I have had the profound good fortune to work in the field of humanitarian aid from post conflict Bosnia and Croatia to more recent natural tragedies in Indonesia and Pakistan. The training I received at Cleveland State was critical to developing my understanding of health, culture, and theory. I especially thank Drs. Barbara Hoffman and Robert Mensforth for mentorship and for exceptional educational and professional support. With the solid foundation in anthropology I received at CSU, I was able to successfully go on for the M.A. in medical anthropology as a well as a Graduate Certificate in Public Health. I urge you to consider this program and its implications. My work focuses on health and education needs of women and children in emergency settings – an opportunity I am proud to be a part of and for which I am so grateful. Colleagues of mine (anthropologists) are conducting vital research in health care, traditional medicines, and HIV/AIDS; aiding criminal investigations with forensic identification; responding to nutritional needs and designing programs that address and slow trends in US obesity and diabetes; teaching the next generation of anthropologists. And these just name a few.
There is a challenge inherent in giving aid, particularly in the wake of disaster, more so in the wake of war. That challenge lies beyond the difficult logistics, harsh conditions, and the shock and sadness of mass destruction. It has to do, instead, with the ability to listen and to bend. The role of the anthropologist in emergency and refugee settings seems intuitive – providing culturally accurate input that enhances the delivery of appropriate aid.
Some go further to state that the anthropologist has an obligation to act as witness to human rights violations, to provide understanding and voice to a plaintiff’s condition and perception of his/her rights. It is left to each individual to formulate that understanding and role for themselves.
Basically the role of the anthropologist in the context of emergency and relief is to point out glaring errors and obvious facts, and to ease the misconceptions of both sides of the population (aid workers and refugees). We bring a unique perspective, and more and more aid agencies, donors, and NGOs are employing anthropologists in their cadre of first responders, as well as in the recovery and development teams.
But surely, anthropologists are not the only aid workers in the field with cultural competency. Emergency and post-conflict interventions are well intentioned and provide much needed respite and supplies; and those who put themselves in these settings are honorable humanitarians. Yet there is often a cultural and social ignorance in the design and planning of programs for non-Western people and areas, and their appropriateness is as varied as the settings to which they are applied. Development schemes may leave vulnerable groups impoverished or unrepresented; social inequities may be unintentionally imposed, especially in camps, contributing to poor health for those already disenfranchised, most often women and children; “cookie cutter” program designs that do not evolve with the affected population’s needs and sensibilities can exacerbate need rather than eliminate it.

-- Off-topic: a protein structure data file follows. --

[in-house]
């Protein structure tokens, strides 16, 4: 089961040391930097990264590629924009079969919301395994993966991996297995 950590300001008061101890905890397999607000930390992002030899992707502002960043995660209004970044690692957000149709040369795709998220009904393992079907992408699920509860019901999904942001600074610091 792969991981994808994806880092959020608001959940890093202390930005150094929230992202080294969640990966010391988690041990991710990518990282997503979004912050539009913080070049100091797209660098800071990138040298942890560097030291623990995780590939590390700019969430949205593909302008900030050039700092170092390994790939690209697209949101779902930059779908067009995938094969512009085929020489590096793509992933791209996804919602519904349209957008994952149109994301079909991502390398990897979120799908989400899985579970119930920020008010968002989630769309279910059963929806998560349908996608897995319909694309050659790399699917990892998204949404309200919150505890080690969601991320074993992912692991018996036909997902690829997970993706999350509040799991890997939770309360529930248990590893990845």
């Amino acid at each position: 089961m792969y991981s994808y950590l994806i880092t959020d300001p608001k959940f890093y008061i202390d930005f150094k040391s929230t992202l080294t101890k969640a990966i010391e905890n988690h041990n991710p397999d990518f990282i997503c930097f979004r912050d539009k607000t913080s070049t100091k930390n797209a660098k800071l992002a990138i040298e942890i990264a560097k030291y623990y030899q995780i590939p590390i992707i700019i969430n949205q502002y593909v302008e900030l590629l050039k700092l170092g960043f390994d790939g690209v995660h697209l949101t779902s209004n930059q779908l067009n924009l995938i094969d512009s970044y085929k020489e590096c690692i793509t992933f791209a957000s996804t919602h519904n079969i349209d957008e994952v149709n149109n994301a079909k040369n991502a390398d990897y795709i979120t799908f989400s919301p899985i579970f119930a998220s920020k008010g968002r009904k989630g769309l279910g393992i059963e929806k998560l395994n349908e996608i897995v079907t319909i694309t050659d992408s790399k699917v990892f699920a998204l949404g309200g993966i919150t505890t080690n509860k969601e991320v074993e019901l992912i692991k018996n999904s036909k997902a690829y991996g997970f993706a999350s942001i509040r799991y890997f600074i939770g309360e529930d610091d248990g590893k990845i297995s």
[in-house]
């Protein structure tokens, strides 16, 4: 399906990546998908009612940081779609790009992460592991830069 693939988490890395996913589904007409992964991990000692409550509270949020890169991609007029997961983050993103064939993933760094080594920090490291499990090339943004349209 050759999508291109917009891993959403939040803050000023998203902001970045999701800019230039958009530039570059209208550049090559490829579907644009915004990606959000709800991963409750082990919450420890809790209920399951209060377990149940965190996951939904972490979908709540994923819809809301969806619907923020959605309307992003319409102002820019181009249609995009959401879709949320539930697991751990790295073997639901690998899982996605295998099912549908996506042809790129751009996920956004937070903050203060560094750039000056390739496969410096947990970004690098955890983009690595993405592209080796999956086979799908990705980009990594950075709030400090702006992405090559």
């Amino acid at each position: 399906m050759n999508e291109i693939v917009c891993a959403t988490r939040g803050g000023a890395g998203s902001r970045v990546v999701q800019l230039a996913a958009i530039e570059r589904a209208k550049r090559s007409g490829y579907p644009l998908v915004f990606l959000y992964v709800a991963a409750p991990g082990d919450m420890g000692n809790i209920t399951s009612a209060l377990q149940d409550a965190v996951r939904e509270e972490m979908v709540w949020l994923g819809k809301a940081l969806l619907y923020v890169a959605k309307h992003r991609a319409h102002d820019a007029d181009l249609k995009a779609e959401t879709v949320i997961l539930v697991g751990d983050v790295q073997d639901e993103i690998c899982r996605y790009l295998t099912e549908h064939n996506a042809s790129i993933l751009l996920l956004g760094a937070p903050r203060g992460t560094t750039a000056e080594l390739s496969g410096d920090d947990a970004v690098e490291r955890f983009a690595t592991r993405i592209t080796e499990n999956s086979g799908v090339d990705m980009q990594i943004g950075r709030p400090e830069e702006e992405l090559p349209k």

The anthropologist’s toolkit has a significant effect on the design and the implementation of aid intervention. Our skills in ethnography, in observation, and in participation all lead to a deeper understanding of a community’s needs, and forge a bridge between aid that is delivered and imposed to aid that is participatory and sustainable. Our theoretical background allows us to inform based on understood issues of pollution, contamination, power, micropolitics, gender, kinship, and hegemony, to name a few. In short, the anthropologist fills a role and an obligation to speak with people, to ask the correct questions, to frame answers in workable solutions - and a duty to both develop an analytical understanding of the setting and to convey this understanding to other professionals.
|Jill and friends making preparations for road and mosque repair in Shah
Kot, Oghi, NWFP Pakistan
|Ribbon cutting ceremony for the repaired bridge in Kotli Payeen, Ichrian, NWFP. This bridge allowed safe access to the new schools also supplied by this project in this severely damaged community.||New school bags, books, and other educational and psychosocial supplies distributed to students at emergency school site in Trawra, Oghi, NWFP|
|A gift of roses for Jill and an offering of prayer at the opening of a newly repaired bridge in Kund Tarla, Ichrian, NWFP. This bridge will provide access to supported schools and improves safety and egress for over 2000 people in this and surrounding communities.||Jill with a newly formed Community Committee who oversaw the repair of this mosque in Shah Kot, Oghi, NWFP. All projects start with the development of a committee who represent the community and take responsibility for each step of the process.|